We also investigated the presence of 19mers in the Miwi and Mili co-immunoprecipitated (IP) small RNA datasets from Robine et al. [7], focussing on reads mapped to IAP and LINE elements. As expected, we find that both IP libraries are enriched for ~26mers (Mili IP) and ~30mers (Miwi IP) (Figure 7). However, the peaks at 19nt from the IP libraries are lower than that from the total lysate library, suggesting these are not appreciably enriched. The peaks at 19nt observed in the IP libraries may be caused by non-specific contamination, rather than association with Mili or Miwi. To investigate this further we calculated the proportion of reads derived from miRNAs, snoRNAs, mitochondria and tRNAs in the IP libraries and the total lysate library (Additional file 2). RNAs derived from these RNA classes were used as they are not expected to bind Miwi or Mili directly. We find that the amount of RNA from miRNAs, snoRNAs, mitochondria and tRNAs in the IP libraries relative to the total lysate library (Additional file 1 Table S1), is similar to the relative amount of 19mers in these libraries (Figure 7). This is consistent with previously published experimental results where radioactively labelled Miwi and Mili IP RNA run on gels show no evidence of bands at 19nt [11, 29].
Figure 7
Figure 7

Miwi and Mili IP small RNA derived from IAP and LINE Deep sequencing reads from co-immunoprecipitated (IP) small RNAs were mapped to an IAP consensus sequence and a LINE consensus sequence. Each plot was normalised to reads per million mappable reads in the library.

pr19RNAs in somatic tissues

We also extended our analysis to somatic tissues in order to test whether the pr19RNAs are limited to testes. For this purpose we mapped deep sequencing reads from a public small RNA dataset, which included several somatic tissues in addition to testis [14], to the IAP and LINE consensus sequences. While reads from the testis libraries produce distinct peaks at 19nt, reads from the remaining tissues produce no such peaks (Figure 8). The IAP and LINE-derived 19mers therefore seem likely to be testis specific, as concluded by Berninger et al. [12] in their analysis of non-repetitive RNA.
Figure 8
Figure 8

Distribution of LINE and IAP-derived small RNA across tissues Small RNAs from a publicly available dataset published by Chiang et al . [14]were mapped to A) an IAP consensus sequence and B) a LINE consensus sequence, and the length of the mapped reads were plotted. Only Libraries with > 100 mappable reads were included, and in the case of the LINE repeat only a representative selection of replicates from tissues and embryonic time-points are shown. The NCBI GEO [13] accession number and associated tissue annotation is shown for each dataset.


In this report we characterise novel members of a recently discovered class of 19nt long RNAs that originate from piRNA-directed RNA cleavage. In a previous paper Berninger et al. [12] elegantly show that these small RNAs can be distinguished by their spatial relationship to p-piRNAs and s-piRNAs. As expected, we find that this class of RNA is readily distinguished from other RNAs by the composition of the downstream flanking sequence. By making use of sequence composition rather than overlap with piRNAs a greater number of pr19RNAs can be identified. Their precise length suggests they are formed from two separate enzymatic cleavage events with the 3' end likely to be linked to the formation of s-piRNA 5' ends and the 5' end likely to be representing a novel event. The biogenesis of s-piRNAs has been hypothesised to require only a single enzymatic cleavage event at the 5' end, with the 3' end defined by a less specific mechanism resulting in their variable lengths [9].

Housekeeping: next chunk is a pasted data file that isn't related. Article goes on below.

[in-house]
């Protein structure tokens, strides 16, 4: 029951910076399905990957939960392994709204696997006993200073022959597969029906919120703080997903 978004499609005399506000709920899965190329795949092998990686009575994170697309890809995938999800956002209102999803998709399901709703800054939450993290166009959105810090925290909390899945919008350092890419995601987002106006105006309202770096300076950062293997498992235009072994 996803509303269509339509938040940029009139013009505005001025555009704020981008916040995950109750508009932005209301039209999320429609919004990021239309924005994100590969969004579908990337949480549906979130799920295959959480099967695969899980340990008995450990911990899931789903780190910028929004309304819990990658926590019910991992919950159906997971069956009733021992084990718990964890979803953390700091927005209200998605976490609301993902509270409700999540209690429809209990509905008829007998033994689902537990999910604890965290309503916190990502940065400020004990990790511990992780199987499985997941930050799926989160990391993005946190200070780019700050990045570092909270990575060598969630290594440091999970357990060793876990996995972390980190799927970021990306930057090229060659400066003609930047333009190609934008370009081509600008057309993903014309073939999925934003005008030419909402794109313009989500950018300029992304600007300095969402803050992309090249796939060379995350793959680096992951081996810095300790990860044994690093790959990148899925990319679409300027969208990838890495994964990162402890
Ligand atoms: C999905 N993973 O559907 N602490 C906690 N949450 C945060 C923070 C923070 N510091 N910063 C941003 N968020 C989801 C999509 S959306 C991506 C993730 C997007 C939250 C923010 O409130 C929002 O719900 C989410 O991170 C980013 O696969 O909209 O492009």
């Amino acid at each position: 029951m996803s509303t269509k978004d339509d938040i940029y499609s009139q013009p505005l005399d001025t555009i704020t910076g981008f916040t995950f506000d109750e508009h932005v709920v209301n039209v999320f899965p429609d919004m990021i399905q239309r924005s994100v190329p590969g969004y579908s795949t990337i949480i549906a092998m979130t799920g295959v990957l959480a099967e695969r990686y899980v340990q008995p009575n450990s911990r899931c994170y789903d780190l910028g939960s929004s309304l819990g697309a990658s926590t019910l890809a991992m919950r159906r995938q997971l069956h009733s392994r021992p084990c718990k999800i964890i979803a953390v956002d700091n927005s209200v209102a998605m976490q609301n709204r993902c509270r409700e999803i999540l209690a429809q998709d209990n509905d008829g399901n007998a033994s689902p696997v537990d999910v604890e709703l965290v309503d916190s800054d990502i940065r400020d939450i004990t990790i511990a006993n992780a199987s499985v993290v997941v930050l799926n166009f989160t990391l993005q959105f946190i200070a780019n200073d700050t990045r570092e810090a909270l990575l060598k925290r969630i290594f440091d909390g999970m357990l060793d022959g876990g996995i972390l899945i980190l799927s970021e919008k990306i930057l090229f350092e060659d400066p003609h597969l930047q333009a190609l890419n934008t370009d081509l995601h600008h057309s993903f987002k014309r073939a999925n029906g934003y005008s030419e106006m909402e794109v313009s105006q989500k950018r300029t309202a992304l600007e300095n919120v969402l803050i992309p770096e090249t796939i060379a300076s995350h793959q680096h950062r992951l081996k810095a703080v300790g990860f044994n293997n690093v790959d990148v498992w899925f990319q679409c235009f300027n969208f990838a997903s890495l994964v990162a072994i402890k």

Curiously, the IAP and LINE elements, as well as the reverse strand of many piRNA clusters, were found to have a greater number of associated pr19RNAs than s-piRNAs. This difference is puzzling as their biogenesis appears linked and the latter is expected to accumulate more readily due to their association with Miwi and Mili. It may suggest that subsequent steps in the formation of these RNAs are not synchronised. Alternatively, pr19RNAs may themselves be protected from degradation via a mechanism independent of Miwi or Mili as neither appear to associate strongly with pr19RNAs. The abundance of pr19RNAs mappable to the LINE consensus sequence is particularly interesting as they also outnumber p-piRNAs. It has been shown that miRNAs are incorporated into multiple-turnover enzymes such that a single microRNA can guide several consecutive cleavage events [30]. If p-piRNAs function in a similar manner, then the number of pr19RNAs would depend on the abundance of substrate (e.g. LINE transcripts) rather than the abundance of p-piRNAs.

By locating regions enriched for 19mers with an A 10nt downstream we find several genes with a reciprocal pattern in the distribution of 19mers and p-piRNAs. The transcripts from some of these genes appear to be the the target of piRNA-guided cleavage resulting in release of a 19mer. A similar mechanism where p-piRNAs target the transcript of a protein-coding gene was recently proposed for piRNAs in Drosophila [31]. This process appears analogous to the endogenous short interfering RNAs that operate in some mammalian tissues [28, 32, 33]. However, most pr19RNAs co-localising with genes were found to occur in the opposite sense. These 19mers likely arise when genic piRNAs, which are abundant in testis [7], direct the cleavage of overlapping antisense transcripts. The purpose of such events is not immediately clear.


Based on the sequence composition of the pr19RNA flanking regions and the positional relationship of pr19RNAs to p-piRNAs and s-piRNAs, we conclude that pr19RNAs are produced by enzymatic cleavage events guided mainly by p-piRNAs in adult mouse spermatogenic tubules. This was also the conclusion reached by Berninger et al. [12] in their analyses of overlapping piRNAs and pr19RNAs. Like many newly described classes of small RNAs, a function for pr19RNAs has not yet been ascertained. However, the 5' cleavage site, precise length and abundance of these RNAs suggest the underlying mechanism serves an important role in piRNA-directed post-transcriptional gene regulation. The characterisation of this novel class of small RNA offers new insight into the biogenesis and function of piRNAs in the germline and is likely to facilitate new methods for elucidating the targets of these enigmatic small RNAs.



We wish to thank Martin Asser Hansen for helpful bioinformatics advice and comments on the manuscript, and Lutz Krause and Lucia Clemens-Daxinger for providing helpful comments. This work was supported by NHMRC Australia.

Authors’ Affiliations

Queensland Institute of Medical Research, Epigenetics, 300 Herston Road, Herston, Brisbane, 4006, Australia